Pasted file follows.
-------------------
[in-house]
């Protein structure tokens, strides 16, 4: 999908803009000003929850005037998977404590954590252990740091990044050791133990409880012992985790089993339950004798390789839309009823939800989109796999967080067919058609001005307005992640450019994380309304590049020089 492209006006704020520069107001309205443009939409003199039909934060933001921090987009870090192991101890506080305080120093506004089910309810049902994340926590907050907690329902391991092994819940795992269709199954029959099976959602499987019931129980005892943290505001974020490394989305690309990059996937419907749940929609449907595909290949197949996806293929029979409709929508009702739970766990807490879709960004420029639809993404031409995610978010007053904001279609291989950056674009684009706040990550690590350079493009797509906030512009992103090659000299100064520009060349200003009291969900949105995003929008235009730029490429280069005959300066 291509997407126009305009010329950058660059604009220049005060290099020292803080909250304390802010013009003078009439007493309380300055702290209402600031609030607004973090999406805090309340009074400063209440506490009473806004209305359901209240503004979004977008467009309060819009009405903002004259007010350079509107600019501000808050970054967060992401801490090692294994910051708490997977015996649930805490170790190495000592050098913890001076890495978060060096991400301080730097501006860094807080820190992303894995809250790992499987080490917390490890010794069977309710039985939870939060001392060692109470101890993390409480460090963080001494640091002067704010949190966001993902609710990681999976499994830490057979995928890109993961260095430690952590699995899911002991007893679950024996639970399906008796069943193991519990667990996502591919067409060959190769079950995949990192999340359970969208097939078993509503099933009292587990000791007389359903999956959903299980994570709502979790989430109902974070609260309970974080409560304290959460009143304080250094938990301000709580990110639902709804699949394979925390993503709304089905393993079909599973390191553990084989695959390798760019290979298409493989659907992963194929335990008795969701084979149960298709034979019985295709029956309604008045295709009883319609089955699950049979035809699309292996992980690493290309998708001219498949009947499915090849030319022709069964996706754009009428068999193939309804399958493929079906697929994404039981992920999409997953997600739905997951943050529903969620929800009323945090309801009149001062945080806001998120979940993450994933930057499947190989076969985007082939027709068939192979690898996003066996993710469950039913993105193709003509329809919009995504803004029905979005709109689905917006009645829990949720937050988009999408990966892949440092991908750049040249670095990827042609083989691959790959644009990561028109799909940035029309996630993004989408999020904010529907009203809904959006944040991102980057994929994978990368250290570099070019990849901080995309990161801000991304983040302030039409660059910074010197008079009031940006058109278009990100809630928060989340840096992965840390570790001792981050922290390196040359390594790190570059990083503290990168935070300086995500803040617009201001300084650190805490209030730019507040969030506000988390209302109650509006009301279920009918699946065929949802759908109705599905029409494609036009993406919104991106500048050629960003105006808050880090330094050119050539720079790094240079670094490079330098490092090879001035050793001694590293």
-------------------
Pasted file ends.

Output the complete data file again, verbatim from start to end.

[in-house]
């Protein structure tokens, strides 16, 4: 999908803009000003929850005037998977404590954590252990740091990044050791133990409880012992985790089993339950004798390789839309009823939800989109796999967080067919058609001005307005992640450019994380309304590049020089 492209006006704020520069107001309205443009939409003199039909934060933001921090987009870090192991101890506080305080120093506004089910309810049902994340926590907050907690329902391991092994819940795992269709199954029959099976959602499987019931129980005892943290505001974020490394989305690309990059996937419907749940929609449907595909290949197949996806293929029979409709929508009702739970766990807490879709960004420029639809993404031409995610978010007053904001279609291989950056674009684009706040990550690590350079493009797509906030512009992103090659000299100064520009060349200003009291969900949105995003929008235009730029490429280069005959300066 291509997407126009305009010329950058660059604009220049005060290099020292803080909250304390802010013009003078009439007493309380300055702290209402600031609030607004973090999406805090309340009074400063209440506490009473806004209305359901209240503004979004977008467009309060819009009405903002004259007010350079509107600019501000808050970054967060992401801490090692294994910051708490997977015996649930805490170790190495000592050098913890001076890495978060060096991400301080730097501006860094807080820190992303894995809250790992499987080490917390490890010794069977309710039985939870939060001392060692109470101890993390409480460090963080001494640091002067704010949190966001993902609710990681999976499994830490057979995928890109993961260095430690952590699995899911002991007893679950024996639970399906008796069943193991519990667990996502591919067409060959190769079950995949990192999340359970969208097939078993509503099933009292587990000791007389359903999956959903299980994570709502979790989430109902974070609260309970974080409560304290959460009143304080250094938990301000709580990110639902709804699949394979925390993503709304089905393993079909599973390191553990084989695959390798760019290979298409493989659907992963194929335990008795969701084979149960298709034979019985295709029956309604008045295709009883319609089955699950049979035809699309292996992980690493290309998708001219498949009947499915090849030319022709069964996706754009009428068999193939309804399958493929079906697929994404039981992920999409997953997600739905997951943050529903969620929800009323945090309801009149001062945080806001998120979940993450994933930057499947190989076969985007082939027709068939192979690898996003066996993710469950039913993105193709003509329809919009995504803004029905979005709109689905917006009645829990949720937050988009999408990966892949440092991908750049040249670095990827042609083989691959790959644009990561028109799909940035029309996630993004989408999020904010529907009203809904959006944040991102980057994929994978990368250290570099070019990849901080995309990161801000991304983040302030039409660059910074010197008079009031940006058109278009990100809630928060989340840096992965840390570790001792981050922290390196040359390594790190570059990083503290990168935070300086995500803040617009201001300084650190805490209030730019507040969030506000988390209302109650509006009301279920009918699946065929949802759908109705599905029409494609036009993406919104991106500048050629960003105006808050880090330094050119050539720079790094240079670094490079330098490092090879001035050793001694590293």